The stock market crash of 1929 provided his next opportunity. In the early years of the Great Depression, Tugwell wrote a book he thought America, now in its most desperate hour, could finally take seriously. Industrial Discipline and the Governmental Arts argued for making all of society into a great factory. The book called for removing "the dead hand of competitive enterprise" and replacing it with central planning. "When industry is government and government is industry the dual conflict deep in our modern institutions will have abated," he said. Naturally, he admired the Italian government for doing just this. Mussolini, he said, had done "many of the things which seem to me necessary. And at any rate [Italy] is being rebuilt physically in a systematic way."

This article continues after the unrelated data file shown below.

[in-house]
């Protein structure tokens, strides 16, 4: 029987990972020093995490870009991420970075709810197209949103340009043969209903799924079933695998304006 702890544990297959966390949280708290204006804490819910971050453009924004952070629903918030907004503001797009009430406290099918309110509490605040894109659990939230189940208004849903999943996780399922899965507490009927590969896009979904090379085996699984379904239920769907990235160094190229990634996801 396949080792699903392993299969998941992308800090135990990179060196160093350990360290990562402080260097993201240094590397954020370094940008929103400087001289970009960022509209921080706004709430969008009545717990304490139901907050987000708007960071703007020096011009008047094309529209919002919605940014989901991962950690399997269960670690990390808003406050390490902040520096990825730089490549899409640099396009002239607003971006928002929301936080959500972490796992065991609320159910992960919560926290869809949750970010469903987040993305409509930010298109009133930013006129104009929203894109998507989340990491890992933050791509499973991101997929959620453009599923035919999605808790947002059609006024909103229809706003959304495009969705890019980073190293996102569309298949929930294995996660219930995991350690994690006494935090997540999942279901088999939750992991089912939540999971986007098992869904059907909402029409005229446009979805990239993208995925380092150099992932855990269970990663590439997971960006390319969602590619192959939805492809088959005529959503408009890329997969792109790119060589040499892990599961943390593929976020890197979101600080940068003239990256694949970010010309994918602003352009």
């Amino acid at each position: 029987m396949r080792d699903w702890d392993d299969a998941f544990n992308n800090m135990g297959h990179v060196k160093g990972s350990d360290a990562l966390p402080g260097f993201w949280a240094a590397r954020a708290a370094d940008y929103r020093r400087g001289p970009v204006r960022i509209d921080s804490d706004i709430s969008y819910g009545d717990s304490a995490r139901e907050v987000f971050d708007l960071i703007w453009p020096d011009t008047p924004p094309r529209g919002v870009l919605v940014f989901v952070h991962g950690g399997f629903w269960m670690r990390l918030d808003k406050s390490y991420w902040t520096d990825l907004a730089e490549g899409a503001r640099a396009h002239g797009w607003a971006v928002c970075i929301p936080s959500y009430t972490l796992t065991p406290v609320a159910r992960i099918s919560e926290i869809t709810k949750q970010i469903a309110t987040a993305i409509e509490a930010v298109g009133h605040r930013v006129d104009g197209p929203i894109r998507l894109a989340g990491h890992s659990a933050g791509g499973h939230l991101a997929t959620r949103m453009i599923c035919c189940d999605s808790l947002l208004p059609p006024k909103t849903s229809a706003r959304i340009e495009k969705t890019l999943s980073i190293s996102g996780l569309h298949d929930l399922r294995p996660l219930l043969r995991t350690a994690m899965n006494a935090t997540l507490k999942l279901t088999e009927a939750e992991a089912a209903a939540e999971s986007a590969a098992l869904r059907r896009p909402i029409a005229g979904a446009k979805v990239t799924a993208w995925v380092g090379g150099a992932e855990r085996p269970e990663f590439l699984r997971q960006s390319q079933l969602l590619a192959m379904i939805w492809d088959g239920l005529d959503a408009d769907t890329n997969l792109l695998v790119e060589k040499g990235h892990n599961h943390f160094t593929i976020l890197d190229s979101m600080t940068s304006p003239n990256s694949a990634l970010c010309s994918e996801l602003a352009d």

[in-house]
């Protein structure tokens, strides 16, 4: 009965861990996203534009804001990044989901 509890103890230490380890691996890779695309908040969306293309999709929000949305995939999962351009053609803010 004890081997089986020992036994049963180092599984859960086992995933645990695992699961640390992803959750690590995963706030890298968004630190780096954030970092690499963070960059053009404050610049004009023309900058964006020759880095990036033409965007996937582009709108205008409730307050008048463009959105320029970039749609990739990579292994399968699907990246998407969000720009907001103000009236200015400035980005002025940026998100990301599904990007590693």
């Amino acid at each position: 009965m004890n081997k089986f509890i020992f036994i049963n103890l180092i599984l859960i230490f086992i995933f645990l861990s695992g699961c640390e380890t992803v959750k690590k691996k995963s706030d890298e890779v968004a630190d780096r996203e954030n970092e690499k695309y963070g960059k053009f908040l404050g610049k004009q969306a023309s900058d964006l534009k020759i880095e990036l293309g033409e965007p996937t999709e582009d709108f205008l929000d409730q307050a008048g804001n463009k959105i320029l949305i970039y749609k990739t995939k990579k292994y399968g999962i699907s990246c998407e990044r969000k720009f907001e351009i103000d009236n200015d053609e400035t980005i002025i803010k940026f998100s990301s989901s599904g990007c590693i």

On a frigid winter day in 1932, while walking down the street near his office huddled in his tweed jacket and overcoat, Tugwell encountered a colleague from the political science department named Raymond Moley. Moley asked if he would like to meet Franklin Roosevelt, then the governor of New York and a candidate for the presidency, to discuss joining Roosevelt's team of advisors. Tugwell, thrilled, accepted the offer and within a few weeks he was a member of the famous "Brains Trust," a small group of academics who built the New Deal. Tugwell would conceive and craft several major initiatives of the New Deal, including the NIRA, the public works programs, and many of Roosevelt's agricultural projects. But soon after he started his new job in Washington, Tugwell began to envy his hero in Rome. "Mussolini certainly has the same people opposed to him as F.D.R. has," Tugwell later said. "But he has the press controlled so they cannot scream lies at him daily. And he has a compact and disciplined nation although it lacks resources. On the surface, at least, he seems to have made enormous progress." Democracy was the problem, and Fascism was "the cleanest, neatest, most efficiently operating piece of social machinery I've ever seen. It makes me envious."